Harmer was born in Burlington, Ontario. She grew up around places like Hamilton, Brantford and along the shores of Lake Erie. While with her family, they often spent time at the Mount Nemo Conservation Area (which is situated between Hamilton and Burlington). This area is a protected area as granted by UNESCO. This conservation area is known for its biodiversity. It is also a place that houses many minerals that mining companies have coveted for decades. Thus, there have been ongoing battles waged by environmental groups (of which Sarah Harmer belongs) to protect Mount Nemo and, by extension, the environmental integrity of the larger area known as the Niagara Escarpment. As of the date of this post, Harmer’s groups have been successful in staving off the mining companies who keep applying for permits to mine Mount Nemo. However, in Ontario at the moment, we have a provincial government that seems to listen more to donors with dollars than they do to environmentalists with a passion for bogs and marshes. So, the threat to the Niagara Escarpment goes on. To help her side, Harmer recorded a song called “Escarpment Blues”. Like all great protest songs, “Escarpment Blues” takes her opponents to task. Sarah Harmer uses her voice to sing about the consequences to our aquifers when we choose roads over water systems. In the spirit of Bruce Cockburn’s, “If I Had A Rocket Launcher”, Sarah Harmer has created a beautiful sounding song that packs a terrific punch. I hope that you will listen to it and learn a bit more about this issue, all the while enjoying Harmer’s beautiful and distinctive singing style. She is one of our best singer/songwriters for a reason.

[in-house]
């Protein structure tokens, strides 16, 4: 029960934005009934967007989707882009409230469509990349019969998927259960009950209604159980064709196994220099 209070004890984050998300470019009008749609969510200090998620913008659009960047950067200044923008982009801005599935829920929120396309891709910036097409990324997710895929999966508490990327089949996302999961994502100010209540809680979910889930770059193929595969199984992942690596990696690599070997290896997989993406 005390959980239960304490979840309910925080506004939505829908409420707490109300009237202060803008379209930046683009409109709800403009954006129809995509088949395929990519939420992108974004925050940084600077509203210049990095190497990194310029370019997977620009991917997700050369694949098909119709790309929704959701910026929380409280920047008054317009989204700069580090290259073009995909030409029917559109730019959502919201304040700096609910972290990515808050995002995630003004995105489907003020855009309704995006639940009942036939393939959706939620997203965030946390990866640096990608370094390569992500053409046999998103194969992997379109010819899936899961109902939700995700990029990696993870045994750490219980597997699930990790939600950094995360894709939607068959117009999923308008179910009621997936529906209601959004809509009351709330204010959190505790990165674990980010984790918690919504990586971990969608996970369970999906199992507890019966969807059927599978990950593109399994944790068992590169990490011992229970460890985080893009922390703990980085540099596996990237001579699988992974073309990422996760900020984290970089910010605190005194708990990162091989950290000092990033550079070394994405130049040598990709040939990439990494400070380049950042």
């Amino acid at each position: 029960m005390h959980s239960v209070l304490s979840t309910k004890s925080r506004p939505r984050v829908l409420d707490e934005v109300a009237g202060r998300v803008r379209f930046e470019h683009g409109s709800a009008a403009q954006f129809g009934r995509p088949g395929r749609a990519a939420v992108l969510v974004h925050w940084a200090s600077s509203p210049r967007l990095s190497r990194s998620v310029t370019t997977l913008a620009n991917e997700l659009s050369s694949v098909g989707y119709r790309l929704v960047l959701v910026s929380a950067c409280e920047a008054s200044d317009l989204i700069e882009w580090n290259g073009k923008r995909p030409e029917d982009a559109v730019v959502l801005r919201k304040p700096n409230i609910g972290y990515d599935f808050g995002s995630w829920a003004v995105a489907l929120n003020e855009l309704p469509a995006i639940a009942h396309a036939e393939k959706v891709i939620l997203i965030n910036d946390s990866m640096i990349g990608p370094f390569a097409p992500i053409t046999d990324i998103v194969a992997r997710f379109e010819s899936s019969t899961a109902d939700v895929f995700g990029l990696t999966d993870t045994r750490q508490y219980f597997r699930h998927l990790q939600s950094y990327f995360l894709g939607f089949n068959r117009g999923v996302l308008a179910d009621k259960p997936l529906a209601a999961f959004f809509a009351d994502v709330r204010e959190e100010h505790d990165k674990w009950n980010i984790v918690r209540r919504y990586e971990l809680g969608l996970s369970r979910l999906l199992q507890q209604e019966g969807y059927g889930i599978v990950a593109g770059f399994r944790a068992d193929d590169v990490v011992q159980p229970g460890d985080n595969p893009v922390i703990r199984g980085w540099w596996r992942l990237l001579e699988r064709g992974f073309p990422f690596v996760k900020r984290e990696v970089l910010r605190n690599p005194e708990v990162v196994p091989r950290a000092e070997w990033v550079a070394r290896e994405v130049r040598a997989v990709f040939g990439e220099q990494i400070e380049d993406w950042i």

If you have any opinions on environmental issues, on the Niagara Escarpment or on the career of Canada’s own, Sarah Harmer, feel free to drop them off in the comment box below. I look forward to reading your replies.
The link to the video for the song, “Escarpment Blues” by Sarah Harmer can be found here. ***Sorry, there appears to not be a lyrics video for this song.
The link to the official website for Sarah Harmer can be found here.
The link to the official website for the Mount Nemo Conservation Area can be found here.
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2 thoughts on “The Great Canadian Road Trip: Song #17/250: Escarpment Blues by Sarah Harmer”
You’re right on about Ford! 3 more years will be brutal . When will we ever learn💔
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That election smells. I still can’t believe that almost all of the voters who would have been against Ford simply stayed away. There has to be more to it than that. But, no one seems upset on an official level so I guess it is three years of fighting and yelling. What a drag!